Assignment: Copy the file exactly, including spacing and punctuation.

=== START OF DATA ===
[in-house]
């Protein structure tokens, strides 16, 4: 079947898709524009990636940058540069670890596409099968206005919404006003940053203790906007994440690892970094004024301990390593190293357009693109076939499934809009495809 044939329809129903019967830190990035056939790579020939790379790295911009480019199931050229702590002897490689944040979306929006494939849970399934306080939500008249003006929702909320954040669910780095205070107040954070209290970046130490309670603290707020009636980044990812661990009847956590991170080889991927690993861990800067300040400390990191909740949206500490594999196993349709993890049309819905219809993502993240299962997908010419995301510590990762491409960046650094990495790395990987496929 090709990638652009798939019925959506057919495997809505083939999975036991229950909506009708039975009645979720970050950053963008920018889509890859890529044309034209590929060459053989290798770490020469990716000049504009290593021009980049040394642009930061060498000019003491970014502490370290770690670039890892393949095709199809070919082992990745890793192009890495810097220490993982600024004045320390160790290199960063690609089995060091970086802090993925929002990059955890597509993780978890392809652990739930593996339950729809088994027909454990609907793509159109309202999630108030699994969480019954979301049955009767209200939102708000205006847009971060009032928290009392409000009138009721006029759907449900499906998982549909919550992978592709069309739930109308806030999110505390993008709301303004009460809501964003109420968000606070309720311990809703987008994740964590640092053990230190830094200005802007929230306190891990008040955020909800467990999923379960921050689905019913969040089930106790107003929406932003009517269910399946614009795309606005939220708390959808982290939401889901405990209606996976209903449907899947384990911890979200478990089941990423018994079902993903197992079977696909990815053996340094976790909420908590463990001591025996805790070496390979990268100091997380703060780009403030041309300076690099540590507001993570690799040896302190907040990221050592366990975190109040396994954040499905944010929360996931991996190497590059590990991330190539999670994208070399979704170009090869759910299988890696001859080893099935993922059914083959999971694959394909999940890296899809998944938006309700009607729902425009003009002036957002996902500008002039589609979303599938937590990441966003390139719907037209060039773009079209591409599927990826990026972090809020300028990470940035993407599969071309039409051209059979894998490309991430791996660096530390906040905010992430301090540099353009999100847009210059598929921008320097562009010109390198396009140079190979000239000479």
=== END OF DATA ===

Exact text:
[in-house]
């Protein structure tokens, strides 16, 4: 079947898709524009990636940058540069670890596409099968206005919404006003940053203790906007994440690892970094004024301990390593190293357009693109076939499934809009495809 044939329809129903019967830190990035056939790579020939790379790295911009480019199931050229702590002897490689944040979306929006494939849970399934306080939500008249003006929702909320954040669910780095205070107040954070209290970046130490309670603290707020009636980044990812661990009847956590991170080889991927690993861990800067300040400390990191909740949206500490594999196993349709993890049309819905219809993502993240299962997908010419995301510590990762491409960046650094990495790395990987496929 090709990638652009798939019925959506057919495997809505083939999975036991229950909506009708039975009645979720970050950053963008920018889509890859890529044309034209590929060459053989290798770490020469990716000049504009290593021009980049040394642009930061060498000019003491970014502490370290770690670039890892393949095709199809070919082992990745890793192009890495810097220490993982600024004045320390160790290199960063690609089995060091970086802090993925929002990059955890597509993780978890392809652990739930593996339950729809088994027909454990609907793509159109309202999630108030699994969480019954979301049955009767209200939102708000205006847009971060009032928290009392409000009138009721006029759907449900499906998982549909919550992978592709069309739930109308806030999110505390993008709301303004009460809501964003109420968000606070309720311990809703987008994740964590640092053990230190830094200005802007929230306190891990008040955020909800467990999923379960921050689905019913969040089930106790107003929406932003009517269910399946614009795309606005939220708390959808982290939401889901405990209606996976209903449907899947384990911890979200478990089941990423018994079902993903197992079977696909990815053996340094976790909420908590463990001591025996805790070496390979990268100091997380703060780009403030041309300076690099540590507001993570690799040896302190907040990221050592366990975190109040396994954040499905944010929360996931991996190497590059590990991330190539999670994208070399979704170009090869759910299988890696001859080893099935993922059914083959999971694959394909999940890296899809998944938006309700009607729902425009003009002036957002996902500008002039589609979303599938937590990441966003390139719907037209060039773009079209591409599927990826990026972090809020300028990470940035993407599969071309039409051209059979894998490309991430791996660096530390906040905010992430301090540099353009999100847009210059598929921008320097562009010109390198396009140079190979000239000479």